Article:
HW and LW performed animal studies, hematoxylin and eosin staining, and immunohistochemistry on prostate cancer samples. HW performed cell culture studies. YZ and JW helped with the cell culture and animal experiments and generated data. DL provided conceptual advice, assisted with the design of animal experiments, and helped to edit the manuscript. YD supplied some experimental materials and provided conceptual advice. All authors read and approved the final manuscript.
This work is supported, in part, by Grants from the Hormel Foundation (Y.D.). China National Nature and Science Foundation (31372489 and 30972231 Degui Lin).
The authors declare that they have no competing interests.
Open AccessThis article is distributed under the terms of the Creative Commons Attribution 4.0 International License (http://creativecommons.org/licenses/by/4.0/), which permits unrestricted use, distribution, and reproduction in any medium, provided you give appropriate credit to the original author(s) and the source, provide a link to the Creative Commons license, and indicate if changes were made. The Creative Commons Public Domain Dedication waiver (http://creativecommons.org/publicdomain/zero/1.0/) applies to the data made available in this article, unless otherwise stated.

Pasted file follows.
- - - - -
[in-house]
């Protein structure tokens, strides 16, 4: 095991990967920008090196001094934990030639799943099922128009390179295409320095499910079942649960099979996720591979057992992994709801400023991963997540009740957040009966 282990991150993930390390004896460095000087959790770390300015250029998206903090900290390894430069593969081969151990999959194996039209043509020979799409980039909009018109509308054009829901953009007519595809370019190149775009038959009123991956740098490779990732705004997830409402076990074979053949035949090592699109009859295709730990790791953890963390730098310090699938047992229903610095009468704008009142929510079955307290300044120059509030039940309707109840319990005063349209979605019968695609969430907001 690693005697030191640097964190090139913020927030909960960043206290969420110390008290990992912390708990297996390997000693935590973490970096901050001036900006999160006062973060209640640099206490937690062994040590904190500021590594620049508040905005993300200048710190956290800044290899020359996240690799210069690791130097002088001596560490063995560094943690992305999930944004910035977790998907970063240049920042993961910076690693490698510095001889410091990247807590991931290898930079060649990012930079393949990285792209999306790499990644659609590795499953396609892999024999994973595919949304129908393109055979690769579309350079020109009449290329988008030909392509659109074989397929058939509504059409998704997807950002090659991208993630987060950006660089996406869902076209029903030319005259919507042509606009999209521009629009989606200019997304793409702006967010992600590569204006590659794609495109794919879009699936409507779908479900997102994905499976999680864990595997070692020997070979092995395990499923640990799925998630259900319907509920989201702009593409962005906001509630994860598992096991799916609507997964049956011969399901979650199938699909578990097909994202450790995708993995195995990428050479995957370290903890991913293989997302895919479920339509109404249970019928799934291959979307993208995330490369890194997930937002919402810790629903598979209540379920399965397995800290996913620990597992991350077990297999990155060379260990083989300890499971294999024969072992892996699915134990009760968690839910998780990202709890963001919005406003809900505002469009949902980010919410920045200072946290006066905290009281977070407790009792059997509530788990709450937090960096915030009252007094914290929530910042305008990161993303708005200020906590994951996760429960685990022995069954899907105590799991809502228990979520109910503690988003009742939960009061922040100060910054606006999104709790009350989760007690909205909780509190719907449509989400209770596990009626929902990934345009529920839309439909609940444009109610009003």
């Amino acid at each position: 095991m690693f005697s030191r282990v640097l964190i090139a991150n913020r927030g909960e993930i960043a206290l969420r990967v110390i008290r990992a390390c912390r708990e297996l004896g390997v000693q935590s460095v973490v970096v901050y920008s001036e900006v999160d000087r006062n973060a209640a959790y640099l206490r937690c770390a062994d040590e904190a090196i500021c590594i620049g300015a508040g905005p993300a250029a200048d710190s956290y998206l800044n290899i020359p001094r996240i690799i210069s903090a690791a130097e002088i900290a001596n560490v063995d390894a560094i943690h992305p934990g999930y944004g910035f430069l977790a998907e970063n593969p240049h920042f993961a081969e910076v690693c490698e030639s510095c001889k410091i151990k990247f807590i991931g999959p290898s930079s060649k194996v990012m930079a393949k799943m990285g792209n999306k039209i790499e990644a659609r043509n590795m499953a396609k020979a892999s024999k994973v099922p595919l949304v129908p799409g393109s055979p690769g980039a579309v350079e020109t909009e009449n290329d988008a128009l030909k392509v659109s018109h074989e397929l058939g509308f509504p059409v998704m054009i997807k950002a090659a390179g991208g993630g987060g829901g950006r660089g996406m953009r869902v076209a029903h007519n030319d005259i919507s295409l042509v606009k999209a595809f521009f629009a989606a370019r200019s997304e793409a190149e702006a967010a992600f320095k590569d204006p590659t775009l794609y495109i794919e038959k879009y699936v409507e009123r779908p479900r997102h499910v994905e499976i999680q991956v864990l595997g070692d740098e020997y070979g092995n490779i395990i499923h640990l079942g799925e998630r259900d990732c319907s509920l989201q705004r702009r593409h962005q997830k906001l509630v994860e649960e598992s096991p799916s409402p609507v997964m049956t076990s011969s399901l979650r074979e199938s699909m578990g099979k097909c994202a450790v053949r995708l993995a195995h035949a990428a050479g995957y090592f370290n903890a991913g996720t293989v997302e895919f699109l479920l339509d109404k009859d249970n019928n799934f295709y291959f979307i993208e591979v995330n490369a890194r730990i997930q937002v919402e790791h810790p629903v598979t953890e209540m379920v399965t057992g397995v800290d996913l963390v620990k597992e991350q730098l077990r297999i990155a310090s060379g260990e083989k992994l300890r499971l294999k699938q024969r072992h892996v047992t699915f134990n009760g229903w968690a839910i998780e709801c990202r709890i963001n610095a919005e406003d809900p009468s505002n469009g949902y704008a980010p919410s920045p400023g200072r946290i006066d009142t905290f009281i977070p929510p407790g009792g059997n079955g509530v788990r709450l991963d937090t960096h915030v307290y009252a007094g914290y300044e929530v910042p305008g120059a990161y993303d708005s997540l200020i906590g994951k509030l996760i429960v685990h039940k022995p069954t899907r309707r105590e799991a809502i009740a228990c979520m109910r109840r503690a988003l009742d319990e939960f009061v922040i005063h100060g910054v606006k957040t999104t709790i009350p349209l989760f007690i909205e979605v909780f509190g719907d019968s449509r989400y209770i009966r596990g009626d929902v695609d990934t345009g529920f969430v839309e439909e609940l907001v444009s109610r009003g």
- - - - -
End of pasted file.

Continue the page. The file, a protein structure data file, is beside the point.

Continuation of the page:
- Jemal A, Bray F, Center MM, Ferlay J, Ward E, Forman D. Global cancer statistics. CA Cancer J Clin. 2011;61:69–90.View ArticlePubMedGoogle Scholar
- Siegel R, Ma J, Zou Z, Jemal A. Cancer statistics, 2014. CA Cancer J Clin. 2014;64:9–29.View ArticlePubMedGoogle Scholar
- Pfister DG, Johnson DH, Azzoli CG, Sause W, Smith TJ, Baker S Jr, Olak J, Stover D, Strawn JR, Turrisi AT, Somerfield MR. American Society of Clinical Oncology treatment of unresectable non-small-cell lung cancer guideline: update 2003. J Clin Oncol. 2004;22:330–53.View ArticlePubMedGoogle Scholar
- Herbst RS, Heymach JV, Lippman SM. Lung cancer. N Engl J Med. 2008;359:1367–80.View ArticlePubMedGoogle Scholar
- D’Angelo, SP, Catherine Pietanza M, Johnson ML, Riely GJ, Miller VA, Sima CS, Zakowski MF, Rusch VW, Ladanyi M, Kris MG. Incidence of EGFR Exon 19 deletions and L858R in tumor specimens from men and cigarette smokers with lung adenocarcinomas. J Clin Oncol. 2011;29(15):2066–70.Google Scholar